The Benedictine Abbey of St Peter at Chertsey was founded in the seventh century. On the 6th July 1537 Chertsey Abbey was surrendered by the Abbot, John Cordrey, and the history of the Abbey as a living institution came to an end. Production of tiles for Chertsey seems to have begun round 1250 and continued for most of the thirteenth century. Earlier tiles included individual pictorial roundels. Here the roundel, and its border pattern, are not separate pieces of ceramic, but are part of one single tile. The pattern has been defined with white inlaid decoration. The tiles from Chertsey Abbey in Surrey form part of a groups of related tiles which include those still in-situ in the Chapter House of Westminster Abbey, as well as sites founds at Winchester, Hailes Abbey in Gloucestershire, Halesowen in the West Midlands and other sites.
Many of the tiles from Chertsey have a particularly intricate inlaid design. Unlike most medieval inlaid tiles they were probably moulded, rather than stamped with the design, before the white clay was inlaid. This was a time-consuming process. The wet clay was probably pressed into moulds, rather than the design being stamped into leather-hard clay.
Manwaring Shurlock (1885) gives an account of the recovery of some of the tiles from the site of the Abbey. He records that tiles from Chertsey were exhibited by Mr Wightwick in 1787 (1885, p7) reflecting antiquarian interest in the Middle Ages. He notes that in 1852 Mr Samuel Grumbridge uncovered many tiles whilst searching for building stone on the Abbey site. In 1861 further excavations took place which uncovered more fragments of tiles. Shurlock speculates that tiles in complete condition were probably removed at an early date, whilst those that were damaged during the depredation of the Abbey buildings were left in-situ. Very little of the Abbey buildings survive above ground.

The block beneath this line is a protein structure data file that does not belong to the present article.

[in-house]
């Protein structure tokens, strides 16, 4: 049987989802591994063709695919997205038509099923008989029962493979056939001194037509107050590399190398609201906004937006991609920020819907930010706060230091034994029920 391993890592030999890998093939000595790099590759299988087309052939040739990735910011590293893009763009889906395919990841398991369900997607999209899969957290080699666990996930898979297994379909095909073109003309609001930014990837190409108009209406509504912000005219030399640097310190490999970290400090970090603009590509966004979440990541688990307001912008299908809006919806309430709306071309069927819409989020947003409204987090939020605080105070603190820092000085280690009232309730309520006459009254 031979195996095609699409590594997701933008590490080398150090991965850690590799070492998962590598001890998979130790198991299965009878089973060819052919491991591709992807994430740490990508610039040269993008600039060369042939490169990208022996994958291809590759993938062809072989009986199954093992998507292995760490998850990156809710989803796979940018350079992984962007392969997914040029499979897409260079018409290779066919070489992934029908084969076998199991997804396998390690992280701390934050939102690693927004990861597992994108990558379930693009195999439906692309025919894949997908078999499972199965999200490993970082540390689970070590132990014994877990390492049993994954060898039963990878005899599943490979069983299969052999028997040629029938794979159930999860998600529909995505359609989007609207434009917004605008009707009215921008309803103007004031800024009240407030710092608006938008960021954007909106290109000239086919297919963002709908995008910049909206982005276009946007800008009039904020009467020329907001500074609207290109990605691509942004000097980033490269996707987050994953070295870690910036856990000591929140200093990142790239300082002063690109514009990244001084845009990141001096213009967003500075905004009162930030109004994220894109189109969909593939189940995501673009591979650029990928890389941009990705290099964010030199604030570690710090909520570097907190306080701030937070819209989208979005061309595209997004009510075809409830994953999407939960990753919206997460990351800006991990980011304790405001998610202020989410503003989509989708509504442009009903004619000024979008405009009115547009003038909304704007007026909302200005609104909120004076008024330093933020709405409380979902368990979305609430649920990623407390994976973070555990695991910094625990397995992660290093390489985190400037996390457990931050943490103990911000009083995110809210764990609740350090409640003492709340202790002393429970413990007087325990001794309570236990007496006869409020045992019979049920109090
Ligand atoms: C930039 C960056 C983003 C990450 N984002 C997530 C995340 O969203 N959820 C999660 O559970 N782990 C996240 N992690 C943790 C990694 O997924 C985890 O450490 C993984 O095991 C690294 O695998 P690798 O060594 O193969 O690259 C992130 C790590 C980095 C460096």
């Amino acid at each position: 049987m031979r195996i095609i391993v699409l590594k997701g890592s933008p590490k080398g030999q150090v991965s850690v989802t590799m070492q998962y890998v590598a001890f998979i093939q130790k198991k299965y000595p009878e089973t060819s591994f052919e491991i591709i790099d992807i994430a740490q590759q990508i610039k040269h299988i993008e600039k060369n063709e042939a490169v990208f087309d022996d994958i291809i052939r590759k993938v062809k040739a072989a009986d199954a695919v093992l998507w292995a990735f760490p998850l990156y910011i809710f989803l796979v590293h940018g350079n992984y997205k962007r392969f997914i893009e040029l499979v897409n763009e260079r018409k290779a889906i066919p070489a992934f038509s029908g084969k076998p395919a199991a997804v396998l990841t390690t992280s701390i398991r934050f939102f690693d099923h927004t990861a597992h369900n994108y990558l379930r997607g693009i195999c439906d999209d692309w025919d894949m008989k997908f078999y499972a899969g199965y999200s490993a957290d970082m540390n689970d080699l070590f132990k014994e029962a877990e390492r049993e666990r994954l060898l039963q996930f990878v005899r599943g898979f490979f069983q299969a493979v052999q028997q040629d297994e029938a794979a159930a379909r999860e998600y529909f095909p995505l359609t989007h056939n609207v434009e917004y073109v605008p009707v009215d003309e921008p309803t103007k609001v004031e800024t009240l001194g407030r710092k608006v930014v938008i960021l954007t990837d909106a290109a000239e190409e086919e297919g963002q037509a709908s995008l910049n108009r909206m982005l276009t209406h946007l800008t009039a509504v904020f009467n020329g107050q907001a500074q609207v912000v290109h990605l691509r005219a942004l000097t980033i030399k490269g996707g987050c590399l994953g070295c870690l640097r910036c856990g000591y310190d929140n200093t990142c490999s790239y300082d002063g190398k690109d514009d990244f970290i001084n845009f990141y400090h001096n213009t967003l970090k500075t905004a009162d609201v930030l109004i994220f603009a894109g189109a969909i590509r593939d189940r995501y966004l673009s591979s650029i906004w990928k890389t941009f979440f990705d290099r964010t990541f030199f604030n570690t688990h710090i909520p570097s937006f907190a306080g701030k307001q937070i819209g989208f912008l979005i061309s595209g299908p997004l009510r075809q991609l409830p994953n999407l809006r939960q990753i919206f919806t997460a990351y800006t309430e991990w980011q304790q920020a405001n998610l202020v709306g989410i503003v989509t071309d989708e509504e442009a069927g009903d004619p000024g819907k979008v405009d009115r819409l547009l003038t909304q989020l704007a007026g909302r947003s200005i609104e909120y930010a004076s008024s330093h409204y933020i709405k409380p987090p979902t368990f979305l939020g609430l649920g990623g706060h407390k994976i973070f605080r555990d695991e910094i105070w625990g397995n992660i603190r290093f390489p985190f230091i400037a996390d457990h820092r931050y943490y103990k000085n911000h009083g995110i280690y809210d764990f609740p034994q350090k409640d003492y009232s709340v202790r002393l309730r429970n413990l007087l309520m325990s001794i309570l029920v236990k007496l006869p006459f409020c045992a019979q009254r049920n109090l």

Tile of red earthenware, inlaid with a design of a fantastic creature, Chertsey Abbey, about 1290-1300
Bibliographic References (Citation, Note/Abstract, NAL no)
Elizabeth S Eames Catalogue of medieval lead glazed earthenware tiles on the Department of Medieval and Later Antiquities, British Museum. Vol 1. (London: British Museum Publications)
Elizabeth S Eames Catalogue of medieval lead glazed earthenware tiles on the Department of Medieval and Later Antiquities, British Museum. Vol 2. (London: British Museum Publications)
Alun Graves Tiles and Tilework of Europe (London, V&A Publications, 2002), p15-23
Rob Poulton, Archaeological Investigations on the site of Chertsey Abbey Res. Volume of the Surrey Archaeological Society No. 11 (Surrey Archaeological Society, Guildford, 1988)
Manwaring Shurlock Tiles from Chertsey Abbey, Surrey (London: William Griggs, 1885)
Labels and date
Object Label (transcribed 16-10-2006)
13. From Chertsey Abbey, Surrey, about 1290-1300
C.8-1918 (the label actually stated C.7-1918 which is not correct)
From a series of tiles representing the Zodiac. This tile possibly represents Scorpio. 
Mythological beasts; Scorpio symbols
Ceramics; Earthenware; Tiles; Floor coverings